Following the initial evaluation it is currently proposed that third party organisations may object to the establishment of a particular new gTLD on four primary grounds, namely that the proposed gTLD:
- is confusingly similar to an existing Top Level Domain or another proposed gTLD in the same round of applications;
- infringes the existing legal rights of the objector. Registration of a trade mark is an example of such a legal right;
- is contrary to generally accepted legal norms of morality and public order; or
- has substantial opposition from a significant portion of the community to which the gTLD string may be explicitly or implicitly targeted.
Trade Mark Protection Issues
Trade mark infringement issues have been raised by stakeholders as a major concern in the public comment process to date surrounding the new gTLD program. Many working groups have been working to ensure there are adequate ways for trade mark holders to protect their trade marks from infringement by a new gTLD applicant. It is important for all trade mark holders to understand the ways in which they can seek to protect their trade marks before, during and after the roll out of the new gTLD program.
In addition to the proposal that trade mark holders have rights to object to an applied for gTLD when an application is commenced, three main mechanisms have also been proposed in the DAG 4. These mechanisms are:
- a Uniform Rapid Suspension System which will enable complaints to be electronically filed by trade mark holders instigating prompt action to be taken in relation to identified misuse or infringement of registered trade marks. ICANN has now resolved that a domain registrant faced with a complaint made via the system must respond to the complaint within 14 days, with one opportunity for an extension of seven days if there is a good faith basis for such an extension. The proposed suspension system is explained in greater detail in the draft proposal attached to the DAG 4 available on the ICANN website8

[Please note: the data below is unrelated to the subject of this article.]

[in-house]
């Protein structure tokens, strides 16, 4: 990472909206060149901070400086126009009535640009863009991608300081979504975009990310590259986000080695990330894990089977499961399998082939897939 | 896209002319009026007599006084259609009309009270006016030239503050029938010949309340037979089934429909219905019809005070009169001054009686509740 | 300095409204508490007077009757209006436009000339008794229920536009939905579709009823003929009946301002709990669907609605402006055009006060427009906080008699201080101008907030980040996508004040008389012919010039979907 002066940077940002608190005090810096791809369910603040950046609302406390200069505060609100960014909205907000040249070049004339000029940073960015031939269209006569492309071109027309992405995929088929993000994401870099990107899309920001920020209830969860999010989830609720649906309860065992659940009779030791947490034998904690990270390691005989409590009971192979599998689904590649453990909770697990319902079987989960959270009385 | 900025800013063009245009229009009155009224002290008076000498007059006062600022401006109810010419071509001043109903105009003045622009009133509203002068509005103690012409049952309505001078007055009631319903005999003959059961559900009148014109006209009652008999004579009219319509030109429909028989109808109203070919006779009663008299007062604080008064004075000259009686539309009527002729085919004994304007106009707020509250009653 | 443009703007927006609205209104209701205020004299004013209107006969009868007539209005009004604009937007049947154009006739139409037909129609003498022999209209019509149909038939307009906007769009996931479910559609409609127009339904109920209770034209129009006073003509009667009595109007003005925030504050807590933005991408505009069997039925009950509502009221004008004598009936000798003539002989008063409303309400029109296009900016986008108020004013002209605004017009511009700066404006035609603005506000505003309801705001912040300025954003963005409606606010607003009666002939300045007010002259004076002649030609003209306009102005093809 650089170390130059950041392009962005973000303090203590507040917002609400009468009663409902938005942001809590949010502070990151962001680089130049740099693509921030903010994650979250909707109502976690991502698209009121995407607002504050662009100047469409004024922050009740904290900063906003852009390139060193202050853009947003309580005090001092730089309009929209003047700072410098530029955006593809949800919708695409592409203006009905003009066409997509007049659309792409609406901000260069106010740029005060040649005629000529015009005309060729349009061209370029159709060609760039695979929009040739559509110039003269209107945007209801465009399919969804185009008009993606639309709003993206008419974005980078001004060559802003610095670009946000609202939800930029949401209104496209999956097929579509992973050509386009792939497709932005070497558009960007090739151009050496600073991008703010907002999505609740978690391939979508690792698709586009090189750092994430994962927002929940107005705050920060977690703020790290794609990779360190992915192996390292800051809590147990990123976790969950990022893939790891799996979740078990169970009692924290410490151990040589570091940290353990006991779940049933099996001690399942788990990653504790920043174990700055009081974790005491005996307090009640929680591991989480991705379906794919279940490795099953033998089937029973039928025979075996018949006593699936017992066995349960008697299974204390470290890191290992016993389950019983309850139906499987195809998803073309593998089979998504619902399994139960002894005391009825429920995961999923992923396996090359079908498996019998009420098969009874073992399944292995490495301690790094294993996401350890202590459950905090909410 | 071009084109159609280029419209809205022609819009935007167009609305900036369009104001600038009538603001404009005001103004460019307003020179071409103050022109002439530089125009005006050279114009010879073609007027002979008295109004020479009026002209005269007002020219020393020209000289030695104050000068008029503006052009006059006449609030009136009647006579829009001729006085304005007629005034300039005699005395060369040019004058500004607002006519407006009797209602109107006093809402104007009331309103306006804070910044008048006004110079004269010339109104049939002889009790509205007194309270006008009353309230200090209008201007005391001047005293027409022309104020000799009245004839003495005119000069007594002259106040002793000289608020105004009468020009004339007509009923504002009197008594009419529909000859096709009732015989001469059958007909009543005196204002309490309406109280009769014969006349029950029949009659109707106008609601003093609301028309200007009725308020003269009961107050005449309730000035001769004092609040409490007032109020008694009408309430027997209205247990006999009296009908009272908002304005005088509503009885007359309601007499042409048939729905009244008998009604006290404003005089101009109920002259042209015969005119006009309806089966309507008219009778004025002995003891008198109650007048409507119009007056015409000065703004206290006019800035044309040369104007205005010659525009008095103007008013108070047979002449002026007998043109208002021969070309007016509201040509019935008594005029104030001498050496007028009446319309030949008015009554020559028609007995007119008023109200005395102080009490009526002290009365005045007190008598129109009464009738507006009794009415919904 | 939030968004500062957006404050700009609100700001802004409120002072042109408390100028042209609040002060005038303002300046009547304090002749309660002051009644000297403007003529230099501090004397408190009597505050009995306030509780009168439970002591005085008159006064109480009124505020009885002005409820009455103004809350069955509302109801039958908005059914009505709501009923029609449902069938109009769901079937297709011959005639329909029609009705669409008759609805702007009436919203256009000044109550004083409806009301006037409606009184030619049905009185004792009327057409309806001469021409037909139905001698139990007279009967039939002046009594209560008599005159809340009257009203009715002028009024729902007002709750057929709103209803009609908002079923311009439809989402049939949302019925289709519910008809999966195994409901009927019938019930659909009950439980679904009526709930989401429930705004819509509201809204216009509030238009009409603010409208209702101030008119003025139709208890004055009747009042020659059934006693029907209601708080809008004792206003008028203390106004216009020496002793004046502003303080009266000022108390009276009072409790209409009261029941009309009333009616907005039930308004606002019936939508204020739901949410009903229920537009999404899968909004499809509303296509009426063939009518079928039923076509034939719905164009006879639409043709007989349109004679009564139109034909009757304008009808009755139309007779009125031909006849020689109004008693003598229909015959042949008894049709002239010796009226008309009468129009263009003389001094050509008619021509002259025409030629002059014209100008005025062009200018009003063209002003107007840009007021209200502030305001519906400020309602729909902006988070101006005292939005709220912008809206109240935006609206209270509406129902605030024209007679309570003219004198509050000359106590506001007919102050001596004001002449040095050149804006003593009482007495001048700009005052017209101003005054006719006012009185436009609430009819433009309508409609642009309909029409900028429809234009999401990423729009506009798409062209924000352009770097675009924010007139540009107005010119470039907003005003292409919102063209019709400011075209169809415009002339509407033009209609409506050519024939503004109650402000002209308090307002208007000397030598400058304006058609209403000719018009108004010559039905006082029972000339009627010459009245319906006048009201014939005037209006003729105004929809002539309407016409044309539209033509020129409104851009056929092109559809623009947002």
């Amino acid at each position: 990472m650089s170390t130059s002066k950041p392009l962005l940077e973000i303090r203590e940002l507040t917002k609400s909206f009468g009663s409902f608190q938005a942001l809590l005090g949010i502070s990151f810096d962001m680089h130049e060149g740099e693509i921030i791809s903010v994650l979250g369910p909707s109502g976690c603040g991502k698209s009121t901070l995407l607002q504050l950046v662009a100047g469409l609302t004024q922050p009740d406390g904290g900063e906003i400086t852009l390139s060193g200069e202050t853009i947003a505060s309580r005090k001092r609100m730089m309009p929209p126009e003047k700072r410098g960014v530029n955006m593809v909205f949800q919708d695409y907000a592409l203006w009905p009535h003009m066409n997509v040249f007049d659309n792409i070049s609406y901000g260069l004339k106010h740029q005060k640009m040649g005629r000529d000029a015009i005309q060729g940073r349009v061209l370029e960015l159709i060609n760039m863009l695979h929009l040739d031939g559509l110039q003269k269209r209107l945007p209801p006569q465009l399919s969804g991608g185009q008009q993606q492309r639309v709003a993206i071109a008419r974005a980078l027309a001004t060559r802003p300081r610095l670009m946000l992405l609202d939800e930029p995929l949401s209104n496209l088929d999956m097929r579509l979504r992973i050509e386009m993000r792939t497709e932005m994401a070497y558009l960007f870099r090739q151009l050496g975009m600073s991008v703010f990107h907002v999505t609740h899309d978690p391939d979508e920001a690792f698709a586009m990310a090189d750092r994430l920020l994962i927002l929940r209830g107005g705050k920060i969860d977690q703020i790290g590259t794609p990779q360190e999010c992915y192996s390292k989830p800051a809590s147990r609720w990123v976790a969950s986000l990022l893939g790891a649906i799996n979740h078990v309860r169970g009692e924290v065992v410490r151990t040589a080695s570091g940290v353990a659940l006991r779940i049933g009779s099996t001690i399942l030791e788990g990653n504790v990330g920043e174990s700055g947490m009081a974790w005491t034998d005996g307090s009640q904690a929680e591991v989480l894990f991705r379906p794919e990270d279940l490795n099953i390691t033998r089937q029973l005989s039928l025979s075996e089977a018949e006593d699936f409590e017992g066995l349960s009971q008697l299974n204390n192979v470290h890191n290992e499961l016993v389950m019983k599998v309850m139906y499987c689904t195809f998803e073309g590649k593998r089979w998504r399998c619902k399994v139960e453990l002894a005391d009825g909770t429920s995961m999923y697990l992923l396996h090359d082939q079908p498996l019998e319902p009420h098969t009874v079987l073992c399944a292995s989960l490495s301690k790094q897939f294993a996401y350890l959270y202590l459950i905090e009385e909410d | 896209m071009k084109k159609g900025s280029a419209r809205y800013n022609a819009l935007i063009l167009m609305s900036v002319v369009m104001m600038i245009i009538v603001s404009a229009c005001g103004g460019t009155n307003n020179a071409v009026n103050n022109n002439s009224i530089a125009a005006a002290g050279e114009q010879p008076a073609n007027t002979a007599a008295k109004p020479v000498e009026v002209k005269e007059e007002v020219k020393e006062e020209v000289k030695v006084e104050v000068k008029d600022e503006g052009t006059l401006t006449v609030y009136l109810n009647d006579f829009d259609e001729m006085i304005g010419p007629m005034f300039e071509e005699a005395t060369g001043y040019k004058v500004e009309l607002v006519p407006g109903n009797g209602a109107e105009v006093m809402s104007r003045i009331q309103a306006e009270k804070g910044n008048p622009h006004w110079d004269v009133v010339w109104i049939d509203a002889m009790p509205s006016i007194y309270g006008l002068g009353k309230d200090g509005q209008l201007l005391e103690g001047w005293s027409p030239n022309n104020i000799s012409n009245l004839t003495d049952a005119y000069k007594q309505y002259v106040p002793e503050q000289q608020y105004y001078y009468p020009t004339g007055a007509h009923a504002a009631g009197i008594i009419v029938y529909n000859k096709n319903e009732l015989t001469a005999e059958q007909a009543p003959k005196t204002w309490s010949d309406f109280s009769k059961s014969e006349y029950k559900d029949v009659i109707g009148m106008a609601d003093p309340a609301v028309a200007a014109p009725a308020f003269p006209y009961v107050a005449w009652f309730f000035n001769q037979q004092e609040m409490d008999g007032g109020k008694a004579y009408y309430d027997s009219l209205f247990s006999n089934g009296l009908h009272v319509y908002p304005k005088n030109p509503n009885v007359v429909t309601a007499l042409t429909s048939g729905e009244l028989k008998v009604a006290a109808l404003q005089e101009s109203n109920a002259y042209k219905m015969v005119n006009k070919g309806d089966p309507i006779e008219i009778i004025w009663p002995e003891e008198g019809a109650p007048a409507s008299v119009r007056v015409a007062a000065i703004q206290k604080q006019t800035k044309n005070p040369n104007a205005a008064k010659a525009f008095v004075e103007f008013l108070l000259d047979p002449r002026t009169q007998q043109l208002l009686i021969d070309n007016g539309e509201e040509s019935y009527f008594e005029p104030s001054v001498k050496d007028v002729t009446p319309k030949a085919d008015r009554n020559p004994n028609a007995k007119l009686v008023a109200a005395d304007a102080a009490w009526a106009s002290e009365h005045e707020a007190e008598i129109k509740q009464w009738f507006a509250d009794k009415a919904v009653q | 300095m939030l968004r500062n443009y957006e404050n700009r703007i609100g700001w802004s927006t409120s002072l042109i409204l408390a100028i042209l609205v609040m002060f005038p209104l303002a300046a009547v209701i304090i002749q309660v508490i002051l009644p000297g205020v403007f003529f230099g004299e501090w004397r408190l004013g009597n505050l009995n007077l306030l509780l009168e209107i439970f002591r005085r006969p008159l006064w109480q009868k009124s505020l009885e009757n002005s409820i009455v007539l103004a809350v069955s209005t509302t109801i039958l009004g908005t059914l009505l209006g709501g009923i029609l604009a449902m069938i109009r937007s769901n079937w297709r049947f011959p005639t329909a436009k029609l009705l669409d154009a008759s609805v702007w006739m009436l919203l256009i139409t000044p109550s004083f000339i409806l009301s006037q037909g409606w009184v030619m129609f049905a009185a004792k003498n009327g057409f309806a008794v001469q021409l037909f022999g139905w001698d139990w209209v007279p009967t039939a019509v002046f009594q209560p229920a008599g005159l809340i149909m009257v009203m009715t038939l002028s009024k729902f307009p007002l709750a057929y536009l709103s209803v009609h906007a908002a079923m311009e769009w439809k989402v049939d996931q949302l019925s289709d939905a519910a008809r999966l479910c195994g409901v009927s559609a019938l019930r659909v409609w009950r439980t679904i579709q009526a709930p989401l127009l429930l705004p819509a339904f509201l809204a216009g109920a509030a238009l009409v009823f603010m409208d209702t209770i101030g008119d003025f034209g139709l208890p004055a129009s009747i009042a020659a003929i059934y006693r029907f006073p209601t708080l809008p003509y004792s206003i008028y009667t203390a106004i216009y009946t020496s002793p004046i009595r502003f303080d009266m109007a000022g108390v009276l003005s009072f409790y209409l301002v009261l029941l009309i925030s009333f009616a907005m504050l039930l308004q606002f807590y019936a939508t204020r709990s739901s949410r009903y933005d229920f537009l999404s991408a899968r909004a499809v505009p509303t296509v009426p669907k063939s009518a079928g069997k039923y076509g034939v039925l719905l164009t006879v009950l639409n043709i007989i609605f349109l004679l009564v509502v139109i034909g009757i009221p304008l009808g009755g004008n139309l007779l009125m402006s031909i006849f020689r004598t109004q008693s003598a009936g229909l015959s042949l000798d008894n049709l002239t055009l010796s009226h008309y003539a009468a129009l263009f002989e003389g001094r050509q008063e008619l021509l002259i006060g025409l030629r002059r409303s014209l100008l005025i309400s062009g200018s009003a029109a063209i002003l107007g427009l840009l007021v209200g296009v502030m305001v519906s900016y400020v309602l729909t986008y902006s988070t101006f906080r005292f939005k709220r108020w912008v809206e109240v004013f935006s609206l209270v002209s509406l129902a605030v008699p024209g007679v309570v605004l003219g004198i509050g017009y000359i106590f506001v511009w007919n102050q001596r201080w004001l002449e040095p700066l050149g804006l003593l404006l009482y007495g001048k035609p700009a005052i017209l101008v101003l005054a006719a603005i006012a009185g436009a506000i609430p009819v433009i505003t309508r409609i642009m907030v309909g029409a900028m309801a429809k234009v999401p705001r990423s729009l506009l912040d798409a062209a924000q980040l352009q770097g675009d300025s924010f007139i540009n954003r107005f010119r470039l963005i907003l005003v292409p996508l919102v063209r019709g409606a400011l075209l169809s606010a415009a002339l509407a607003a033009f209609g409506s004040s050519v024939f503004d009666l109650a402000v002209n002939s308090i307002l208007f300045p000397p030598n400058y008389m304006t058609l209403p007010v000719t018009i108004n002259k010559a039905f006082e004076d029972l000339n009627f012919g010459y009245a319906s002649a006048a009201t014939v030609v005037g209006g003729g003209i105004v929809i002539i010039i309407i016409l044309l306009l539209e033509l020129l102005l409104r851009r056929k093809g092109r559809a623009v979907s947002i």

- a Trademark Clearinghouse, a central repository of authenticated information on the rights of trade mark holders to be utilised by all new gTLD registries in their initial pre-launch phases. Under the proposed rules for the Trademark Clearinghouse, all New gTLD registries will be required to:
- recognise nationally or multi-nationally registered trade marks which are contained in the Trademark Clearinghouse database; and
- use the Trademark Clearinghouse to support pre_launch rights protection mechanisms which must consist of either a sunrise or a pre-launch trade mark claims service providing notice to potential registrants of currently existing trade marks and which notifies rights holders of registered trade marks. This is further addressed in the draft report attached to the DAG 4;9 and
- the Trade Mark Post-Delegation Dispute Resolution Procedure, a process which will give trade mark holders the right to proceed against registry operators who have acted in bad faith or with the intent to profit from the systemic registration of infringing domain names (or systemic cybersquatting), or who have otherwise set out to use the gTLD for an improper purpose. This procedure will allow trade mark owners to take action against a gTLD registry operator where it believes its trade mark has been infringed. ICANN will not be involved in this procedure.10 The final details of these proposed trade mark protection mechanisms and relevant timeframes will be set out in detail in the final Applicant Guidebook.
The New gTLDs and You
It is foreshadowed that by establishing your company or organisation's name as a new gTLD (rather than using one of the 21 gTLDs already in operation) an opportunity for consumers to readily locate and visit your company or organisation's website with the knowledge that it is a genuine website operated by your company will be created. It is suggested that this could advance the potential of a gTLD applicant's company or organisation to gain market leverage over competitors.
Operating a new gTLD could also serve to provide opportunities for your company or organisation to run a centralised place for Internet users to access information and resources for a particular subject. For example, it is conceivable that .law may become the central point to access general legal information.
In addition, the combination of second level domains and new gTLDs available may offer opportunities for businesses to develop previously unavailable brand expansion and advertising strategies. Companies could, for example, register their gTLD (.addisons), or a domain name and gTLD (addisons.law). Brand holders and organisations seeking to manage their own name as a gTLD may also have an interest in securing the rights to a certain gTLD early for future branding purposes, and to protect against a competitor registering a gTLD which the company or organisation may be interested in operating.